We have been studying the Gospel of Luke this summer. The parables
have proven difficult to difficult to wrestle with in spite of their familiarity.
Our core belief is that everyone has a right to interpret the Bible. In community
we can pool our insights and bring the whole group to a better understanding
of Jesus’ message.
Today’s axiom for Bible study is don’t let the editors tell you what to think.
Who added those subtitles that are in so many Bibles?–modern editors telling
us what to think. The explanations tacked on the end (vv. 8b -10) are ancient
editors telling us what to think. Let’s put those aside and just look at what
the parable says.
This is one of the few “undomesticated” parables. So many of the
others have been taught to us in a way that files off all the sharp
edges and makes the message compatible with conventional wisdom.
The shrewd manager may be less difficult because we do not have to
discard so much baggage in finding a meaning.
The manager is suddenly accused of squandering and given
notice. When he realizes his predicament he squanders the goods in
his own interest. For this the master praises him. (What about my
job?) So what we have is two kinds of squandering one gets you
fired and one gets you praised.
How does this look from the perspective of the manager? He’s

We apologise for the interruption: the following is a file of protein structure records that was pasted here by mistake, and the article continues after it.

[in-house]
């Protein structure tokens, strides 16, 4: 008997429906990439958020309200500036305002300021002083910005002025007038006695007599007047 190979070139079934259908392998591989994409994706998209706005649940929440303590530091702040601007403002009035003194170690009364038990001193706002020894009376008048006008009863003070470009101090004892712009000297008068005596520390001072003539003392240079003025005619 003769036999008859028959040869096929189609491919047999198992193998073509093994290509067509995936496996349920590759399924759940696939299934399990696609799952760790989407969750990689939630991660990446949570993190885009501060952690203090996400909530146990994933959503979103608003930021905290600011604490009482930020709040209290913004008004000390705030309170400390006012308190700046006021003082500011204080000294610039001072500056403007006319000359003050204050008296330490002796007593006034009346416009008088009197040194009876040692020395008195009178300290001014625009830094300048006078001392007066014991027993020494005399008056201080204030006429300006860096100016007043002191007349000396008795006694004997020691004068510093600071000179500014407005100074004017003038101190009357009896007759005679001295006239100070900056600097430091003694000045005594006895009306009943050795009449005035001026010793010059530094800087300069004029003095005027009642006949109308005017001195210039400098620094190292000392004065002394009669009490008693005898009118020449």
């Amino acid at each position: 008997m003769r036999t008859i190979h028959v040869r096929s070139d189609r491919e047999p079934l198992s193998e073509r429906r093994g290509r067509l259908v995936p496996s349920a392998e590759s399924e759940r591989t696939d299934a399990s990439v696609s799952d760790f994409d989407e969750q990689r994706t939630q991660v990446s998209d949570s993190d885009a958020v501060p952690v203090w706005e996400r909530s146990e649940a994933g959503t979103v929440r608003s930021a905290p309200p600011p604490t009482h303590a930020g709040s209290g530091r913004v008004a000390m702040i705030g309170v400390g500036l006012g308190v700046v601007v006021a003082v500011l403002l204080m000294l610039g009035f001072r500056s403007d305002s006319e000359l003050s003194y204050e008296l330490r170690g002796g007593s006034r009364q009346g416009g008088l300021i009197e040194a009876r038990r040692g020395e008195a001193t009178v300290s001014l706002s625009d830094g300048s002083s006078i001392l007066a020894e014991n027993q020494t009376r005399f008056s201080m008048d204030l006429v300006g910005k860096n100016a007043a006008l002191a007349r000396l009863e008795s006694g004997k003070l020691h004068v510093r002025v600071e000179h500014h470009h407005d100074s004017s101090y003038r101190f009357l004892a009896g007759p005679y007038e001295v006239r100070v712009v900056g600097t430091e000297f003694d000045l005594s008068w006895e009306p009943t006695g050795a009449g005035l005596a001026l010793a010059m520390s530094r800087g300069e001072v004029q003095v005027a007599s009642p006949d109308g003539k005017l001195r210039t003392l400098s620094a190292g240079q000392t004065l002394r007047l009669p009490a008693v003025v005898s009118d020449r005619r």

been strict with the accounts and maintained the expected
relationship between the master and his debtors and yet he gets fired.
When he throws out the rules and tries to incur favor with the
debtors the master approves.
How does this look to the debtors? First –who borrows 500
gallons of olive oil? Who borrows a thousand bushels of wheat?
Jesus is clearly grossly exaggerating for effect here. What master
could have so much surplus to loan? There is only one. When the
manager writes off some of the debt the borrowers find a new hope
that they may someday get out of debt .
I don’t think that it’s a stretch to equate the master with God.
I think it’s fair to assume that Roman occupation of Israel was
seen as a sign of God’s disfavor. There were several explanations of
why Israel was suffering this disfavor. Jesus offered a different
reasoning as to why Israel was experiencing God’s disfavor. His
take is that the failure of justice and the failure of compassion are the
reasons. If we see the God’s “goods” as Mercy then the parable
appears in a whole new light. There are two explanations for God’s
displeasure and there are two ways in which God’s bounty of mercy
can be squandered. Being parsimonious with forgiveness is
squandering God’s mercy. The debtor’s have “borrowed” an
outrageous bounty of the masters wealth. The master is content
when he sees that the debts are forgiven—that the wealth is not
coming back to him. Like the manager Jesus took it upon himself to
distribute the masters goods without any special permission. Jesus
saw that being profligate with forgiveness will bind people to God.
In that sense the “master” is getting back more than he loaned out.
Thanks to Rev. Catherine, Decia, Mary K. for key insights.